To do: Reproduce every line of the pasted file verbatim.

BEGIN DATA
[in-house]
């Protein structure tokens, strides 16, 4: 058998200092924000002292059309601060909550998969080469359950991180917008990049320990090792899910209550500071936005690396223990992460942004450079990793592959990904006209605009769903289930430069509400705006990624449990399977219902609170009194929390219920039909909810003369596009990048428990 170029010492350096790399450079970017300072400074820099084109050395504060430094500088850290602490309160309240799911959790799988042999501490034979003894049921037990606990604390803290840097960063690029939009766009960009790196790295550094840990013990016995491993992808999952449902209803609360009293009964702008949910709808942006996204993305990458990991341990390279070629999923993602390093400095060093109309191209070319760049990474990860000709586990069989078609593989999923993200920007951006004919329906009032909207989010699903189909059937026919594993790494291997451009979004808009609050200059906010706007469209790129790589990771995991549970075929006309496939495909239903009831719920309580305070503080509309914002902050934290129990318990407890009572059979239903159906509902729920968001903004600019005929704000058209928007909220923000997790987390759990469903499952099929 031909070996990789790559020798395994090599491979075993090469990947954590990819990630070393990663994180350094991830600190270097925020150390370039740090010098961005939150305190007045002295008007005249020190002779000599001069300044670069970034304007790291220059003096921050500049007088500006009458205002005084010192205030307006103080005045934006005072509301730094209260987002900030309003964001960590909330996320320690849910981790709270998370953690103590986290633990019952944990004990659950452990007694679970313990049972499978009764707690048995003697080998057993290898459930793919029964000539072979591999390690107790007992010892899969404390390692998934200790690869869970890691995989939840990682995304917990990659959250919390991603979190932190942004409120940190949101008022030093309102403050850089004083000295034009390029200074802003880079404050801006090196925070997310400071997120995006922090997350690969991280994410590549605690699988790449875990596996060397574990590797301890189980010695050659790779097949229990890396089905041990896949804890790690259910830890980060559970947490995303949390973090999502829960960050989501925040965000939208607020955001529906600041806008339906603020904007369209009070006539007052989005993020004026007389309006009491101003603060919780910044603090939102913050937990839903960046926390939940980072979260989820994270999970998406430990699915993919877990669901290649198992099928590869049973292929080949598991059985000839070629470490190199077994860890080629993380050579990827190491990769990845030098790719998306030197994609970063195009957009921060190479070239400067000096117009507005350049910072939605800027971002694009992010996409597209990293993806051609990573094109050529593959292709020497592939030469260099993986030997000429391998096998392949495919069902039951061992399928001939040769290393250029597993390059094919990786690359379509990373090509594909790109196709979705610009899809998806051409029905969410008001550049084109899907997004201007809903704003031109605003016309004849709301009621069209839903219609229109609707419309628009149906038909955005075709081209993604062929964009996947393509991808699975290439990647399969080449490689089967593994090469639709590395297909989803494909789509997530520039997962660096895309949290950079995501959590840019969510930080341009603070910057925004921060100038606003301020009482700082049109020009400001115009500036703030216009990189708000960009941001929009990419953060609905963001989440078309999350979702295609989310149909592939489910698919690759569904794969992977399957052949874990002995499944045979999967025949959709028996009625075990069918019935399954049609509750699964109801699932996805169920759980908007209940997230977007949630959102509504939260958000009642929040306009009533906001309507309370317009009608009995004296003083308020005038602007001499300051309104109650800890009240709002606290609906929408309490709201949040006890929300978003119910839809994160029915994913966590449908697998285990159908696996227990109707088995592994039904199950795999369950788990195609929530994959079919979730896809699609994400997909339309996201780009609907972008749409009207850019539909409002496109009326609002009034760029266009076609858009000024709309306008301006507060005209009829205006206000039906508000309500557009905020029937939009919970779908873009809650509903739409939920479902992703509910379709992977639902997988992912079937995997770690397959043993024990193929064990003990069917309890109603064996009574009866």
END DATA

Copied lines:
[in-house]
């Protein structure tokens, strides 16, 4: 058998200092924000002292059309601060909550998969080469359950991180917008990049320990090792899910209550500071936005690396223990992460942004450079990793592959990904006209605009769903289930430069509400705006990624449990399977219902609170009194929390219920039909909810003369596009990048428990 170029010492350096790399450079970017300072400074820099084109050395504060430094500088850290602490309160309240799911959790799988042999501490034979003894049921037990606990604390803290840097960063690029939009766009960009790196790295550094840990013990016995491993992808999952449902209803609360009293009964702008949910709808942006996204993305990458990991341990390279070629999923993602390093400095060093109309191209070319760049990474990860000709586990069989078609593989999923993200920007951006004919329906009032909207989010699903189909059937026919594993790494291997451009979004808009609050200059906010706007469209790129790589990771995991549970075929006309496939495909239903009831719920309580305070503080509309914002902050934290129990318990407890009572059979239903159906509902729920968001903004600019005929704000058209928007909220923000997790987390759990469903499952099929 031909070996990789790559020798395994090599491979075993090469990947954590990819990630070393990663994180350094991830600190270097925020150390370039740090010098961005939150305190007045002295008007005249020190002779000599001069300044670069970034304007790291220059003096921050500049007088500006009458205002005084010192205030307006103080005045934006005072509301730094209260987002900030309003964001960590909330996320320690849910981790709270998370953690103590986290633990019952944990004990659950452990007694679970313990049972499978009764707690048995003697080998057993290898459930793919029964000539072979591999390690107790007992010892899969404390390692998934200790690869869970890691995989939840990682995304917990990659959250919390991603979190932190942004409120940190949101008022030093309102403050850089004083000295034009390029200074802003880079404050801006090196925070997310400071997120995006922090997350690969991280994410590549605690699988790449875990596996060397574990590797301890189980010695050659790779097949229990890396089905041990896949804890790690259910830890980060559970947490995303949390973090999502829960960050989501925040965000939208607020955001529906600041806008339906603020904007369209009070006539007052989005993020004026007389309006009491101003603060919780910044603090939102913050937990839903960046926390939940980072979260989820994270999970998406430990699915993919877990669901290649198992099928590869049973292929080949598991059985000839070629470490190199077994860890080629993380050579990827190491990769990845030098790719998306030197994609970063195009957009921060190479070239400067000096117009507005350049910072939605800027971002694009992010996409597209990293993806051609990573094109050529593959292709020497592939030469260099993986030997000429391998096998392949495919069902039951061992399928001939040769290393250029597993390059094919990786690359379509990373090509594909790109196709979705610009899809998806051409029905969410008001550049084109899907997004201007809903704003031109605003016309004849709301009621069209839903219609229109609707419309628009149906038909955005075709081209993604062929964009996947393509991808699975290439990647399969080449490689089967593994090469639709590395297909989803494909789509997530520039997962660096895309949290950079995501959590840019969510930080341009603070910057925004921060100038606003301020009482700082049109020009400001115009500036703030216009990189708000960009941001929009990419953060609905963001989440078309999350979702295609989310149909592939489910698919690759569904794969992977399957052949874990002995499944045979999967025949959709028996009625075990069918019935399954049609509750699964109801699932996805169920759980908007209940997230977007949630959102509504939260958000009642929040306009009533906001309507309370317009009608009995004296003083308020005038602007001499300051309104109650800890009240709002606290609906929408309490709201949040006890929300978003119910839809994160029915994913966590449908697998285990159908696996227990109707088995592994039904199950795999369950788990195609929530994959079919979730896809699609994400997909339309996201780009609907972008749409009207850019539909409002496109009326609002009034760029266009076609858009000024709309306008301006507060005209009829205006206000039906508000309500557009905020029937939009919970779908873009809650509903739409939920479902992703509910379709992977639902997988992912079937995997770690397959043993024990193929064990003990069917309890109603064996009574009866």